How cana lease be valid without a co-signer’s signature?

UPDATED: Jul 26, 2011

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How cana lease be valid without a co-signer’s signature?

I signed a lease at an apartment complex, but was told that I needed a co-signer. I sent the lease home for my parents to co-sign it but then decided to live somewhere else so we never sent the lease back. Now the apartment complex is saying that I am still responsible for my lease. How can the lease be valid without a co-signer? I emailed the management company and they said their leases required a co-signer unless you qualify as a self guarantor).

Asked on July 26, 2011 Pennsylvania


FreeAdvice Contributing Attorney / FreeAdvice Contributing Attorney

Answered 11 years ago | Contributor

The requirement of a co-signer on a lease is to have a second party responsible on the lease besides the main occupant and primary signer. If you signed the lease and it was not subject to having a co-signer on it to have it be valid and effective under its express written terms, you have a valid lease agreement.

Read the terms of the written lease. They control the obligations between you and the landlord.

If you are a minor, under 18 years of age when you signed the lease, then you probably can deem the lease voidable and not be obligated under it. Most states hold that a contract entered into with a minor is voidable at the option of the minor.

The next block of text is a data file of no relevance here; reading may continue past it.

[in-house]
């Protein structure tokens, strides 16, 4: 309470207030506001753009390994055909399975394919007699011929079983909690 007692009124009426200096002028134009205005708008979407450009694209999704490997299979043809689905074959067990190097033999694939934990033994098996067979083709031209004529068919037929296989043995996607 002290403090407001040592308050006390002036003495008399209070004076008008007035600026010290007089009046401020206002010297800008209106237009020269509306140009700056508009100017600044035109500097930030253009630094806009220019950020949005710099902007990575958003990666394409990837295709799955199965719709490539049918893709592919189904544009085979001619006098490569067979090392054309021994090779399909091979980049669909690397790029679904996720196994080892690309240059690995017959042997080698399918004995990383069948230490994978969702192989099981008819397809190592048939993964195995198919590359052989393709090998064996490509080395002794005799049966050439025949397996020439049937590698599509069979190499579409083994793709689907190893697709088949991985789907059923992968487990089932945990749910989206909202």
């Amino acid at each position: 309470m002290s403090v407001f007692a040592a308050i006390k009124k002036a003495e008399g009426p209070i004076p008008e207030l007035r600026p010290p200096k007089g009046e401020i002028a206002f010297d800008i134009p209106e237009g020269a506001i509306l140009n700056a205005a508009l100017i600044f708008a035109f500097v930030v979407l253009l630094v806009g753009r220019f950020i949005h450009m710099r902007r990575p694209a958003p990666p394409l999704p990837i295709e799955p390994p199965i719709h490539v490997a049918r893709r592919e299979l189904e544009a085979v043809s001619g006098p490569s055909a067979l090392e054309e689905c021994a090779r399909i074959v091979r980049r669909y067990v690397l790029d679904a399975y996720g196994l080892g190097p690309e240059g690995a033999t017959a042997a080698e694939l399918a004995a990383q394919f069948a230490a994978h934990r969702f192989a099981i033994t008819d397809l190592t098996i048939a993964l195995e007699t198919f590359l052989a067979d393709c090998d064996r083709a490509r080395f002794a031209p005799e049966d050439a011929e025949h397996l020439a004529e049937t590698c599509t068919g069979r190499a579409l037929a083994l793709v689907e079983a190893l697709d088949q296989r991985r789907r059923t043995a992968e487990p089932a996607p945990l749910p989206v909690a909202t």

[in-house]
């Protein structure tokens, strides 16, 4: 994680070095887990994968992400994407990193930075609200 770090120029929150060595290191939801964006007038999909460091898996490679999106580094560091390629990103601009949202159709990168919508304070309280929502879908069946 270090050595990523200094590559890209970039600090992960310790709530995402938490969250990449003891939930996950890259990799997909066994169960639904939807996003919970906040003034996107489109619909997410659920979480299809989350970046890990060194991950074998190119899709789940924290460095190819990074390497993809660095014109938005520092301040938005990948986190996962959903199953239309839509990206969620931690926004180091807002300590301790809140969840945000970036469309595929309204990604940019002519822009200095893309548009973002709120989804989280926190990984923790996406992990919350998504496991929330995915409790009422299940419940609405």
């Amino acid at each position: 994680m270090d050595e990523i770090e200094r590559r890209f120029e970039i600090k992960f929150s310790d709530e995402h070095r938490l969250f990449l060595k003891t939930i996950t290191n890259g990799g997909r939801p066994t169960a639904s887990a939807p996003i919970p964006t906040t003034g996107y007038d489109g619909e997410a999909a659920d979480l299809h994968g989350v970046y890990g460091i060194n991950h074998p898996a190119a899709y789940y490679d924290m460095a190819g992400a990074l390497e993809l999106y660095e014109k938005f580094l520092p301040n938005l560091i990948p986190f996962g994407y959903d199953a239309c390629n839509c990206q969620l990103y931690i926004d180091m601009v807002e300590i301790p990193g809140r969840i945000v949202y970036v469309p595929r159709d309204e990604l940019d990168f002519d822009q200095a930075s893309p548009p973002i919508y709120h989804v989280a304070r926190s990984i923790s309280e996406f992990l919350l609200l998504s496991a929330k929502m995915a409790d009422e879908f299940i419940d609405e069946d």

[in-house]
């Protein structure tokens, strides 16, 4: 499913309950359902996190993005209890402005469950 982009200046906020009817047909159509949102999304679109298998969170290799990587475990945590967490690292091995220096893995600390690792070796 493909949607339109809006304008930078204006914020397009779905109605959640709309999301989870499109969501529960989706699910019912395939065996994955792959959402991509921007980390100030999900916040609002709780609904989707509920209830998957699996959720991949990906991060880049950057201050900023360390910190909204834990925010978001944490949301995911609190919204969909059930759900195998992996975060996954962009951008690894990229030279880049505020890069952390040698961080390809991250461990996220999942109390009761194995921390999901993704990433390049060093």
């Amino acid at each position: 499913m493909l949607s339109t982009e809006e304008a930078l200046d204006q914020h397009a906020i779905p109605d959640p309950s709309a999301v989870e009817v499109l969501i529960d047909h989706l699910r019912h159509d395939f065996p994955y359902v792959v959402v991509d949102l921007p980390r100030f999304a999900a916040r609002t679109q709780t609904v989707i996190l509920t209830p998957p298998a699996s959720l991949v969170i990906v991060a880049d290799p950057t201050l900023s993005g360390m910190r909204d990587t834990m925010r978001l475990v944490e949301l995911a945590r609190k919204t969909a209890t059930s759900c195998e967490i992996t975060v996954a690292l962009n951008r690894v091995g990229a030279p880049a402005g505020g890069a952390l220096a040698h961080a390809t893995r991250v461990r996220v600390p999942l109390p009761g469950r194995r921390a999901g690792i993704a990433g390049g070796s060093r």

IMPORTANT NOTICE: The Answer(s) provided above are for general information only. The attorney providing the answer was not serving as the attorney for the person submitting the question or in any attorney-client relationship with such person. Laws may vary from state to state, and sometimes change. Tiny variations in the facts, or a fact not set forth in a question, often can change a legal outcome or an attorney's conclusion. Although has verified the attorney was admitted to practice law in at least one jurisdiction, he or she may not be authorized to practice law in the jurisdiction referred to in the question, nor is he or she necessarily experienced in the area of the law involved. Unlike the information in the Answer(s) above, upon which you should NOT rely, for personal advice you can rely upon we suggest you retain an attorney to represent you.

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